as toll-like receptors) that allow innate cells to respond to certain families of environmental molecules or toxins (e.g., endotoxin). Xenobiotics may interfere with normal immune system homeostasis by affecting the formation of immune cells; modifying cell-to-cell interactions; modifying cell activation, proliferation, or differentiation; altering cell selection; and enhancing or suppressing the release of immune products such as cytokines, chemokines, antibodies, and complement factors.

The immunotoxicity of chemicals is evaluated in animal models, in in vitro studies, and occasionally in humans after occupational or environmental exposures. Environmental epidemiology studies are often conducted to determine whether xenobiotic exposures are associated with disease. Because of the complexity of the innate and adaptive immune systems, no single assay can be used to study the potential toxicity of xenobiotics. Instead, a tiered approach has been developed and validated by several laboratories for studies in animals (Luster et al. 1988, 1992). Although there is no single immune assay or parameter that can be used to determine whether a xenobiotic exerts a toxic effect on the immune system, certain combinations of markers and functional assays can predict immunotoxicity (Luster et al. 1992). Additionally, the aforementioned assays are useful only for evaluating immunosuppressive chemicals. Few established assays exist for assessing hypersensitivity reactions of xenobiotics, and experimental models of autoimmunity are limited in their application and extrapolation to human autoimmune diseases.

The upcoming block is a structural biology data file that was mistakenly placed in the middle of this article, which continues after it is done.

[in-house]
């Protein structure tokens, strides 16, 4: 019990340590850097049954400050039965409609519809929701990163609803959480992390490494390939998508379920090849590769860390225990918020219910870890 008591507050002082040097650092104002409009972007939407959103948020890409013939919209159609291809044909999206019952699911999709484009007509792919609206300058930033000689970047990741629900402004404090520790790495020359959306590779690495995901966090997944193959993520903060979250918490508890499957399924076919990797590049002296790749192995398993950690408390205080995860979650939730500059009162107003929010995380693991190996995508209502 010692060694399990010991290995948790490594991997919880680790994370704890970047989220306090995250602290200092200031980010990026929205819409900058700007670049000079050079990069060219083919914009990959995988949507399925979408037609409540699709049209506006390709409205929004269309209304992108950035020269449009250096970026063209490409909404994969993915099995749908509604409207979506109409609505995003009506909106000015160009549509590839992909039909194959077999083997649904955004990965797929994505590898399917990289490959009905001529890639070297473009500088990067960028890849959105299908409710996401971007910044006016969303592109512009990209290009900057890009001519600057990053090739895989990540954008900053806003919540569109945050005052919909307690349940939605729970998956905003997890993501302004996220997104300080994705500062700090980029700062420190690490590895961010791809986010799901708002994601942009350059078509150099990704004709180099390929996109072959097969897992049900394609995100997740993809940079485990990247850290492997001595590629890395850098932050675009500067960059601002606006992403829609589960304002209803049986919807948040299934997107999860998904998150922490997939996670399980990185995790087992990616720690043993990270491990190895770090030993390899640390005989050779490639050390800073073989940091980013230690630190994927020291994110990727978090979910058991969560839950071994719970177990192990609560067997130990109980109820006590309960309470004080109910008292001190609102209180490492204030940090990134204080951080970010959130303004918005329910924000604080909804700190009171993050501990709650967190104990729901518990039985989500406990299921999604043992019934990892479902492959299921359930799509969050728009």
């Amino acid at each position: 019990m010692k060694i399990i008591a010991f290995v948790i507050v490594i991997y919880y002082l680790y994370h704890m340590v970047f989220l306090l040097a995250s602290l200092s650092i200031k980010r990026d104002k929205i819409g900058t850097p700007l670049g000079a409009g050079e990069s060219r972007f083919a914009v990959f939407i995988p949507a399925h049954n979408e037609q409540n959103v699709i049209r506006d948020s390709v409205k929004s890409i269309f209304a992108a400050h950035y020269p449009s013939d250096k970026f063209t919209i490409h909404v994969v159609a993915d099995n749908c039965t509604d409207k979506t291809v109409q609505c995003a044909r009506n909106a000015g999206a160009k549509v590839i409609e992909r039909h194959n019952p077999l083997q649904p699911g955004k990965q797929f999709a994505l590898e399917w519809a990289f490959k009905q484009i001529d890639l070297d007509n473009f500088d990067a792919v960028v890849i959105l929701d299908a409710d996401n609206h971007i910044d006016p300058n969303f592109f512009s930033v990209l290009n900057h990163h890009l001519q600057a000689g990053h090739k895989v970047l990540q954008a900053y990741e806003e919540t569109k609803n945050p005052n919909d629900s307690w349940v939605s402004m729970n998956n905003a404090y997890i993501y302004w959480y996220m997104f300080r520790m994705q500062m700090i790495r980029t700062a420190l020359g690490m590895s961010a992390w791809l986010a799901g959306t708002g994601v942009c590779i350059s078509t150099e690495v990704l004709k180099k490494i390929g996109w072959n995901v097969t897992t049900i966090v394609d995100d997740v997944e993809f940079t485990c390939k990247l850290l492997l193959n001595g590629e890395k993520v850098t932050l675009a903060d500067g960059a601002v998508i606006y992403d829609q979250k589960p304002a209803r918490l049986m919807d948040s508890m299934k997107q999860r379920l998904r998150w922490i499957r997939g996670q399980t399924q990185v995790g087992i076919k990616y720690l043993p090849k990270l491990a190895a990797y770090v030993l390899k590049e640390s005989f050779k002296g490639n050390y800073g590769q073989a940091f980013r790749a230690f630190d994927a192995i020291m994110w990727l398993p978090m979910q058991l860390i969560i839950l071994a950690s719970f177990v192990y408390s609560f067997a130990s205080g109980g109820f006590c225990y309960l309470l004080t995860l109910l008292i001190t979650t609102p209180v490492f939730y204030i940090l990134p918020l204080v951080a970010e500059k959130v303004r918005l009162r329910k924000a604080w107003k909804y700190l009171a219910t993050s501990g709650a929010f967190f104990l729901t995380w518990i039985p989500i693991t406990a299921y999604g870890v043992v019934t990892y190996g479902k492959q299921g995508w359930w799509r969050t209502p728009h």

ANIMAL STUDIES

Immunosuppression

The potential immunosuppressive and immunomodulating properties of trichloroethylene in acute, subchronic, and chronic exposures in animals have not been fully evaluated. Sanders et al. (1982) found that trichloroethylene at concentrations of 2.5-5 mg/mL (in drinking water for 4 or 6 months) resulted in suppression of humoral and cell-mediated immunity in female CD1 mice. Bone marrow stem cell activity was depressed at drinking water concentrations of 0.1-1 mg/mL. Male mice were less affected. Wright et al. (1991) found a depression in natural killer cell activity in the liver, decreased lipopolysaccharide lymphocyte mitogenesis, and decreased spleen weights after intraperitoneal exposures of Sprague-Dawley rats to trichloroethylene at 5 mmol/kg/day for 3 days. Natural killer cell activity in the liver was also depressed at 0.5 mmol/kg/day for 3 days. B6C3F1 mice receiving the high-dose regimen also demonstrated spleen cell toxicity, and they were more sensitive than rats to the natural killer cell suppression in the liver, with effects observed at 0.05 mmol/kg/day for 3 days. Aranyi et al.



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